N.C. Could Join 34 States With Voter ID: Amendment Passes First House Vote

Raleigh, N.C. – A proposed constitutional amendment for North Carolina to join 34 other states with voter identification laws passed its first of two votes in the state House of Representatives on Monday.   

House Bill 1092 Const. Amendment – Require Photo ID to Vote is sponsored by state House Speaker Tim Moore (R-Cleveland), Rep. David Lewis (R-Harnett), Rep. Michelle Presnell (R-Yancey), Rep. John Sauls (R-Lee), and 43 co-sponsors in the North Carolina House of Representatives.

If approved by the General Assembly and a majority of voters in the November 2018 election, the proposal would amend the Constitution of North Carolina to require that every person offering to vote in person present photo ID before voting in the manner prescribed by law.

We are fighting for the gold standard in voting,” said Rep. David Lewis (R-Harnett), chairman of the state House Elections Committee, during debate on the proposal.

“We want to make sure that everyone who is eligible to vote is able to cast their vote once, and that those votes cumulatively determine who wins and loses our elections.”

 “We want extraordinary turnout, because participation is key to confidence in, and legitimacy of, our elections.”  

Polls consistently show the overwhelming majority of North Carolinians – and Americans – support voter ID as a common sense measure to strengthen election security.

North Carolina is the only state in the Southeast not to require some form of voter ID.  Many of North Carolina’s neighbors – including Georgia, Tennessee, and Virginia – mandate strict voter ID that requires individuals without acceptable ID to cast a provisional ballot and present a valid ID shortly after election day.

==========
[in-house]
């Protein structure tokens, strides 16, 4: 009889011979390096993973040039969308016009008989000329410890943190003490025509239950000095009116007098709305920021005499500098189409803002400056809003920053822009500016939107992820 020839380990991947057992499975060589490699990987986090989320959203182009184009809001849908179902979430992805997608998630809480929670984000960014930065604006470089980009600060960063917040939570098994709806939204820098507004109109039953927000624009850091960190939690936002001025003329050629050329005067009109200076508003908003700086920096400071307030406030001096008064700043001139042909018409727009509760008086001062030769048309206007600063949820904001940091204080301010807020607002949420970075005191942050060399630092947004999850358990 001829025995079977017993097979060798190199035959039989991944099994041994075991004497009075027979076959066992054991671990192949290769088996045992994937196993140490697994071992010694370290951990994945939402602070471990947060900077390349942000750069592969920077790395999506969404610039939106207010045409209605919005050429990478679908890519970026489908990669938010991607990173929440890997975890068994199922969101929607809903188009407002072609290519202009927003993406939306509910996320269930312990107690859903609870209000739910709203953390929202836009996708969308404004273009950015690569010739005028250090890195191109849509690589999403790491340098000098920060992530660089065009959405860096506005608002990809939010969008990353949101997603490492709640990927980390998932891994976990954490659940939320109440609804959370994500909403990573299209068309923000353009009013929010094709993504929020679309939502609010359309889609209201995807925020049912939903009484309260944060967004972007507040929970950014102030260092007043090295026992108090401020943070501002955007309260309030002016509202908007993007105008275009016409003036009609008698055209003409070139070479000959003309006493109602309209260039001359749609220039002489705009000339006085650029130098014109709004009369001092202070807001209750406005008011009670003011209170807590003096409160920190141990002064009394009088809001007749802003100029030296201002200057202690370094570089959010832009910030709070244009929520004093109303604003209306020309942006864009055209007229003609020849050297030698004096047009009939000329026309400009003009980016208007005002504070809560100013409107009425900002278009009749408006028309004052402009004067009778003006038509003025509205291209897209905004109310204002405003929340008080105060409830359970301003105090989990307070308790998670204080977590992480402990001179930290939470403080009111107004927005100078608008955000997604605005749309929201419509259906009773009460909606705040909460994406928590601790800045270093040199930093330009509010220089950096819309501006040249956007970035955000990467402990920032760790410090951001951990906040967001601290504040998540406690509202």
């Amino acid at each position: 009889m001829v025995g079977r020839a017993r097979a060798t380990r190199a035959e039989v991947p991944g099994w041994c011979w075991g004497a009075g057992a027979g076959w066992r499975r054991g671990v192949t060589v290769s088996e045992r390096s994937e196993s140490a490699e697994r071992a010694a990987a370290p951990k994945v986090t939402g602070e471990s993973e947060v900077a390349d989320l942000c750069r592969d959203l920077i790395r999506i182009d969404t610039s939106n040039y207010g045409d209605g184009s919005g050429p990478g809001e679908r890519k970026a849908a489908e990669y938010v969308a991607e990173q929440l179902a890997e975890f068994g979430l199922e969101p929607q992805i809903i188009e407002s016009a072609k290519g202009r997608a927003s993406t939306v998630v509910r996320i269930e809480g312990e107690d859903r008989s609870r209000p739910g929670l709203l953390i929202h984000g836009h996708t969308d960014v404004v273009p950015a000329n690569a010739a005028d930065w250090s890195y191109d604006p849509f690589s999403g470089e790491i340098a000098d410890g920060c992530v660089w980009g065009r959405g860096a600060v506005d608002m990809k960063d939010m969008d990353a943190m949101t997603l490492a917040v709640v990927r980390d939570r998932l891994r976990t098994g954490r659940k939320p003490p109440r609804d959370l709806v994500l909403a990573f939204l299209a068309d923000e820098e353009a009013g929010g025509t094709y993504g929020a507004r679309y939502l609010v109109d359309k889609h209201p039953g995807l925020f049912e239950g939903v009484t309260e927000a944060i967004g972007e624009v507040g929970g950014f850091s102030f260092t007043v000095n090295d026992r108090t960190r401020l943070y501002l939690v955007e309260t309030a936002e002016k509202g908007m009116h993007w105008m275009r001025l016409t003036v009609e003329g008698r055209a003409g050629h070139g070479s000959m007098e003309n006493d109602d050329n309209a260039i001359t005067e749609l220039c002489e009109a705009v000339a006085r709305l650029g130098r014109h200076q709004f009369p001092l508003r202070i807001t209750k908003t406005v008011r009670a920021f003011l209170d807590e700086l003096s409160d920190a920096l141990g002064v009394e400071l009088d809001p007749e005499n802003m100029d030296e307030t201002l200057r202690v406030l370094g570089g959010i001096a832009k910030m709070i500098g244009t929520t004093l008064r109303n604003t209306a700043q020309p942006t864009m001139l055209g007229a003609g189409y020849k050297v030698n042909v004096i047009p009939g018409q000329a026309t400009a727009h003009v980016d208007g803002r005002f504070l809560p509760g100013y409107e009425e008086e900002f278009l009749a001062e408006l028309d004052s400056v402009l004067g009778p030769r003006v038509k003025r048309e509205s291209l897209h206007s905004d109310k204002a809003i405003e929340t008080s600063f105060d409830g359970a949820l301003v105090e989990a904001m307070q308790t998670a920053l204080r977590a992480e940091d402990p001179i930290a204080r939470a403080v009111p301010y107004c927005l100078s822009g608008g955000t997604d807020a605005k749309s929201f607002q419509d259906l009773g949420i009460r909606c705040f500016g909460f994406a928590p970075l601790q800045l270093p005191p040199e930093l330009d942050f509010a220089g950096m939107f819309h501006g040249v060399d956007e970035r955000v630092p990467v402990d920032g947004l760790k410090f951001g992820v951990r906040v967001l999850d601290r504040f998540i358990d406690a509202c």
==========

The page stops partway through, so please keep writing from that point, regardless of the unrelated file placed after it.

Under current law, North Carolina voters state their name and residential address for election officials to verify their identity.

Approving voter ID would place North Carolina in the mainstream with 34 other states that require some form of voter ID.

H.B. 1092 passed the Committee on Rules, Calendar, and Operations of the House last week after public comment and committee discussion about the election integrity measure.

“The overwhelming majority of North Carolinians support and believe that voter ID is a commonsense measure we can do to ensure election integrity,” said state House Speaker Tim Moore (R-Cleveland).

“It provides all voters the right to cast a secure ballot.  Let’s be clear – concern for the security of our elections is bipartisan.”  


H.B. 1092 is the seventh bill filed by N.C. House Speaker Tim Moore to enact voter ID in North Carolina since he was first elected to the state House in 2002.  Moore also filed voter ID legislation in 2003, 2005, 2007, 2009, 2011, and 2013.

Opinion polls consistently show overwhelming public support for voter ID in North Carolina and across the country: